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Otherwise perfect relationship missing intellectual discussion

Otherwise perfect relationship missing intellectual discussion

Q: I have been dating a woman who is, save in one respect, the woman of my dreams. She is everything: She is beautiful, generous, kind, great in bed, a great cook, quick to apologize when she's wrong, quick to forgive me when I've been an a--, hard-working, faithful, of fine character and of a loving family. But we have no serious intellectual discussion whatsoever. She wants to marry me, and I often want to marry her, but I cannot make up my mind whether it would be wise to do so.

I've watched our phone conversations grow shorter and more perfunctory, and our evenings out settle into things, like movies and dancing at clubs, that allow us to be together in our solitudes. I've tried to find out more about her interests, and to pursue the details of her work life, but the effort always ends clumsily. I think she has tried the same, but when I asked her about it directly, we had the only really hurtful fight of our relationship.

I know no marriage is perfect, and sometimes I tell myself I'm foolish even for thinking of parting from her. But I miss wit, and subtlety, and anything that might have come from an old book. I'm tired of small talk, of baby-talk, of talking about the weather. How do I judge whether this problem is a deal-breaker?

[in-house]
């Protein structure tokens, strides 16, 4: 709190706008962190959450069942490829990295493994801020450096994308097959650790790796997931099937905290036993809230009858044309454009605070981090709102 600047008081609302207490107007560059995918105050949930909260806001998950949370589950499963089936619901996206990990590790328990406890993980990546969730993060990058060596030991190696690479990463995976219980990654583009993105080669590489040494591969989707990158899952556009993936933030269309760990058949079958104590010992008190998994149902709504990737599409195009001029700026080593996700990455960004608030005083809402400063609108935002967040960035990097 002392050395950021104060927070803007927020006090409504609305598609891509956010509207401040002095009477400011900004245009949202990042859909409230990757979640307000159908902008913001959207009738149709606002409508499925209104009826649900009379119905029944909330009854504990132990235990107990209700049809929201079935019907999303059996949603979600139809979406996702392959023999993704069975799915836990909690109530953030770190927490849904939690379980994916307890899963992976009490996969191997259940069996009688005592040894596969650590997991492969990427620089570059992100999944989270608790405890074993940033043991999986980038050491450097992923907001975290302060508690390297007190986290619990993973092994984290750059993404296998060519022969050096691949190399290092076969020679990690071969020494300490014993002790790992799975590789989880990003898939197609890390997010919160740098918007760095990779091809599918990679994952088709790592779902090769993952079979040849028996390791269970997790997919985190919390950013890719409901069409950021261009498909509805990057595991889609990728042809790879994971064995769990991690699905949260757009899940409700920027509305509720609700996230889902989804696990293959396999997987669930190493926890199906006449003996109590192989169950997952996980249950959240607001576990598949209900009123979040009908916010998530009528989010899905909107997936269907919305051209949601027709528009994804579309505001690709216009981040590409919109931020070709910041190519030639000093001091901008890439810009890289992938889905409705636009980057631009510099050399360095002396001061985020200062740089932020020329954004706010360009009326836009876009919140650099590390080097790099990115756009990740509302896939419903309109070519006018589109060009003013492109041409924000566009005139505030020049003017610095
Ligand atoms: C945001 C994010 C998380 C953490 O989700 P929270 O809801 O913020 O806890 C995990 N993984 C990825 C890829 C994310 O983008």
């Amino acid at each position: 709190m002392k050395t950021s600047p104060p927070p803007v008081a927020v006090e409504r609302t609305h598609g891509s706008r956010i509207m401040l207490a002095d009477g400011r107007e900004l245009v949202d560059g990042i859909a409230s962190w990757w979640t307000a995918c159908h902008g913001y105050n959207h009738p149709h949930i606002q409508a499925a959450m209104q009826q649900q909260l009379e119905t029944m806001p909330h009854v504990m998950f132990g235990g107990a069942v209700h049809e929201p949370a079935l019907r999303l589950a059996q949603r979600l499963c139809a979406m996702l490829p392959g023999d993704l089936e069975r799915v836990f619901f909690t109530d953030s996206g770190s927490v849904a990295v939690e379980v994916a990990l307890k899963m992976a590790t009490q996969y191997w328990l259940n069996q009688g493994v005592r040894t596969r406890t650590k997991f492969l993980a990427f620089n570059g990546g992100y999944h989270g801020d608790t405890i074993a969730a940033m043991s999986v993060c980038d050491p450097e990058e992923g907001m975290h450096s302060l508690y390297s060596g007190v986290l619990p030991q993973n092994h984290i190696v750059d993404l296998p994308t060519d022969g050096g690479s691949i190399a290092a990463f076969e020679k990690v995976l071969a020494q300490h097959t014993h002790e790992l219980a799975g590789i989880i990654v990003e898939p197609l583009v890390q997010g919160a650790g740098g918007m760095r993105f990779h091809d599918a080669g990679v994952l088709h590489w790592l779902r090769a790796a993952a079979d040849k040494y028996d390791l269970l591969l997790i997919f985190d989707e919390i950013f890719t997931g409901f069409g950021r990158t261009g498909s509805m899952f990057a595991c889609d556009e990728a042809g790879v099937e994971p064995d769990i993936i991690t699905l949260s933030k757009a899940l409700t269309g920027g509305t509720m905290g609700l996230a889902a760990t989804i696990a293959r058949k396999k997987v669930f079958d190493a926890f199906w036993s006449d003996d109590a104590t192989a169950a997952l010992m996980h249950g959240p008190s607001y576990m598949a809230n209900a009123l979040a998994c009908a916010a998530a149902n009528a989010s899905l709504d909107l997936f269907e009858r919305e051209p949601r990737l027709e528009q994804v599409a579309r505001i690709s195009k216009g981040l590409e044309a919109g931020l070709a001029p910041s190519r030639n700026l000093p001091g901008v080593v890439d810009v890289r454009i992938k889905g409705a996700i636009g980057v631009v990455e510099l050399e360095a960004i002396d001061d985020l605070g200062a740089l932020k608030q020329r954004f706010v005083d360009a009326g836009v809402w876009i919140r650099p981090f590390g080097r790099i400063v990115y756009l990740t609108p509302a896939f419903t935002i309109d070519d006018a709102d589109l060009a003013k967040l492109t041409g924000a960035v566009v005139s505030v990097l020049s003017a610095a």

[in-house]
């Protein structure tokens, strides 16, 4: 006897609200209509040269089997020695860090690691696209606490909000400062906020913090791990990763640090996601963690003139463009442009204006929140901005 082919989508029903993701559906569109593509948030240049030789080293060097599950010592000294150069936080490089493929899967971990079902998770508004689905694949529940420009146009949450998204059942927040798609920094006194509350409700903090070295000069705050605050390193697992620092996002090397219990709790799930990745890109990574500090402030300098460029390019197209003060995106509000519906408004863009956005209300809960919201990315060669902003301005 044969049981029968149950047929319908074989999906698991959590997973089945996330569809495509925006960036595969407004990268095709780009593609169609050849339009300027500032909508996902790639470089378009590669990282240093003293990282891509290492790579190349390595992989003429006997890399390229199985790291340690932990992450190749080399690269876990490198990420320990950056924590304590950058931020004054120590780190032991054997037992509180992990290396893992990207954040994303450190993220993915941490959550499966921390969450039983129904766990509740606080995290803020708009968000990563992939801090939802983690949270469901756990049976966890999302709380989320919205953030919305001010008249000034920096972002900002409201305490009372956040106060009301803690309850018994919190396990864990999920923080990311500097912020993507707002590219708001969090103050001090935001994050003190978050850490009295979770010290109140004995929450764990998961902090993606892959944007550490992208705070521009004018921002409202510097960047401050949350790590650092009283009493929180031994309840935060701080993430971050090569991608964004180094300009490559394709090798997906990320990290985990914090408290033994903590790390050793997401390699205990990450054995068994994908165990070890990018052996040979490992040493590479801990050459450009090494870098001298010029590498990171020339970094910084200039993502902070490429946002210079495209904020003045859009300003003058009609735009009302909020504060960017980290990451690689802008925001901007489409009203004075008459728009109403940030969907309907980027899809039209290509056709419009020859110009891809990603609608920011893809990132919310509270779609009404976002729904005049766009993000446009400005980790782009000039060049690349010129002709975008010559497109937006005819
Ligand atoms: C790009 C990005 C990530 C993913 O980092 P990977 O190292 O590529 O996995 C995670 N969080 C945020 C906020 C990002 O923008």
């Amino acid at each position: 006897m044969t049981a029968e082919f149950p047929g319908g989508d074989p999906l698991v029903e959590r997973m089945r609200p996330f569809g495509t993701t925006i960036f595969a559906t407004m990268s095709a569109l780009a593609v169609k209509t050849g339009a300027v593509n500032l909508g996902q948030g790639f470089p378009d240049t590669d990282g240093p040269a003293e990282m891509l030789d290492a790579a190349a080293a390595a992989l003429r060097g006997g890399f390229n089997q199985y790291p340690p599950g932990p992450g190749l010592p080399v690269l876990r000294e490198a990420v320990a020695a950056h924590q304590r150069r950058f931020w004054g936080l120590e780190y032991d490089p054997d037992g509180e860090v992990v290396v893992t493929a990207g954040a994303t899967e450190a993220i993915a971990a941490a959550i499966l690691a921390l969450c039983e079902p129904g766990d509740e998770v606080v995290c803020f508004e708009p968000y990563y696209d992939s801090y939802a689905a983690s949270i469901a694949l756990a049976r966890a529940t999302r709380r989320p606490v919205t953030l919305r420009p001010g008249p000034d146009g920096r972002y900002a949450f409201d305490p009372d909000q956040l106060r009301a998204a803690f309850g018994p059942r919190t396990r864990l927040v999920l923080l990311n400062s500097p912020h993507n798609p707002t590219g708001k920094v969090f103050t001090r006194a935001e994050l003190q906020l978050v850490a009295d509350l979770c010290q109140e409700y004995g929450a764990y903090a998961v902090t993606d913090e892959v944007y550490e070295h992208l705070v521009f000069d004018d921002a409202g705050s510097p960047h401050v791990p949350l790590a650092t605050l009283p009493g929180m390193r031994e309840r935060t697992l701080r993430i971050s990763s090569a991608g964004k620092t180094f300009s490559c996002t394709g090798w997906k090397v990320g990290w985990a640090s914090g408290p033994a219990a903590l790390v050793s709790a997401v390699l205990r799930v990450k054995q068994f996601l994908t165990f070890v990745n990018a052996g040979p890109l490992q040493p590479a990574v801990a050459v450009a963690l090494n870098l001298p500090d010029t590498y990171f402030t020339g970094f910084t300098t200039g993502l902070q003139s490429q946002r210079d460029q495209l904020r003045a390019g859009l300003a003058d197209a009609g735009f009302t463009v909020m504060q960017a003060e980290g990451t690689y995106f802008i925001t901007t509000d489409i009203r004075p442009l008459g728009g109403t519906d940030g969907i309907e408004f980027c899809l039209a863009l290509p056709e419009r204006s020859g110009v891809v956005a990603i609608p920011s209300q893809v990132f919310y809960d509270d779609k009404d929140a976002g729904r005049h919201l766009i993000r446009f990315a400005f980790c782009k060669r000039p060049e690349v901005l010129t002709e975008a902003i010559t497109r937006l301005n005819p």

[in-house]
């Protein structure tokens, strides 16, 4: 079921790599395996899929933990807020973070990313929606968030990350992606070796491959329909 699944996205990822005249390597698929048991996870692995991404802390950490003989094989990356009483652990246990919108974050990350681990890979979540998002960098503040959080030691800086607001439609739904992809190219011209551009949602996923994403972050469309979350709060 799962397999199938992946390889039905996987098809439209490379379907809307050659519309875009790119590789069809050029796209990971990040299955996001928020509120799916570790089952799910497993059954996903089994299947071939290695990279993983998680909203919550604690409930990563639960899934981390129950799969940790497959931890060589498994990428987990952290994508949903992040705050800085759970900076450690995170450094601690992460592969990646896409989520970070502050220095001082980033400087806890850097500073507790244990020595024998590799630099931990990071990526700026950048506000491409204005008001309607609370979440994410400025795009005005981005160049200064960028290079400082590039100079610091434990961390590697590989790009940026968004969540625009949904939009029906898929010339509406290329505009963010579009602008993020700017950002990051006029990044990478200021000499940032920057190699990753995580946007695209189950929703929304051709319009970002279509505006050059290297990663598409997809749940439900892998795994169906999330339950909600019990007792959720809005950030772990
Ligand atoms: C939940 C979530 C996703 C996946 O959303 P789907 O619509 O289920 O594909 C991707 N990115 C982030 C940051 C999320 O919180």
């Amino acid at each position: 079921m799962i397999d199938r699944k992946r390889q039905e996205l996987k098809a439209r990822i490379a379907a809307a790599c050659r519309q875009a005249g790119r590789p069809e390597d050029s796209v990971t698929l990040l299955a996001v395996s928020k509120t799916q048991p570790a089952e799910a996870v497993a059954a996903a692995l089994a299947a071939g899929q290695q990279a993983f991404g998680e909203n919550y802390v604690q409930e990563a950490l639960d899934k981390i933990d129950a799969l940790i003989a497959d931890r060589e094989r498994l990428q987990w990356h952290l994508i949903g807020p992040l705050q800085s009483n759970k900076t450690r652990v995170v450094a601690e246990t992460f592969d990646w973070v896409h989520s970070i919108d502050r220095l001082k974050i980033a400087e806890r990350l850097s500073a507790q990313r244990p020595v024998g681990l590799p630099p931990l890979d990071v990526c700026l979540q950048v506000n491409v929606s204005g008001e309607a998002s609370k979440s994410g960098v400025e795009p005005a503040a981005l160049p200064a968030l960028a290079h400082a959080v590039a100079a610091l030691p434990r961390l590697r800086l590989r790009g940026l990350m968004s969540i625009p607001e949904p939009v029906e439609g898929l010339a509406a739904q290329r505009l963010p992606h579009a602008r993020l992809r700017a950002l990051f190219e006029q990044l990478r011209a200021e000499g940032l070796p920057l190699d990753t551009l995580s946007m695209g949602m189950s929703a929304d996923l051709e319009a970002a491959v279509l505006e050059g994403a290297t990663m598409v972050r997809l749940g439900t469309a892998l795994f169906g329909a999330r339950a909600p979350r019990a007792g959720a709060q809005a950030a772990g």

A: This column, if I'm doing my job, is a conduit for making your own decisions better, not for having them made for you. That's why I'll refrain from pointing out that she's the woman of your dreams, "save in one respect," kind of like Pompeii was the perfect city, save for the volcanic ash.

If you so value easy conversation about complicated things, if your idea of winning the emotional lottery is never running out of things to talk about, then please make that your priority, without apology. Then decide whether life with this woman is the life you want. That's the beginning-to-end approach.

If you'd tried that repeatedly and you don't like the answer, then try the end-to-beginning approach: Imagine that, a few years from now, you meet someone with whom the subtlety, wit and substance come easily. Will you regret having married your lovely, high-quality, hard-working dance partner? Will she regret having married you? Will "everything" still mean something?

And if you've tried that approach repeatedly, too, and don't like the answer, then maybe it's time to stop forcing a different answer.

That's not to say your final reckoning should all take place in your head. Your girlfriend sounds like good people, and you obviously care. You both deserve your best effort to crack through the conversational surface.

Take on a joint project, share good articles you've read, ask what she thinks about X or Y current event. Listen for when she does talk freely, maybe among friends or family. Make her your intellectual pursuit — not with an eye to working this hard for eternity, but instead to find out, to your own satisfaction, whether she has another side and whether it's possible to cross over to it. If your frustration persists, confess it; see if she can lead you there.

If such concerted efforts fail, then you owe it to you both to concede defeat.

Otherwise perfect relationship missing intellectual discussion 07/04/09 [Last modified: Saturday, July 4, 2009 4:30am]
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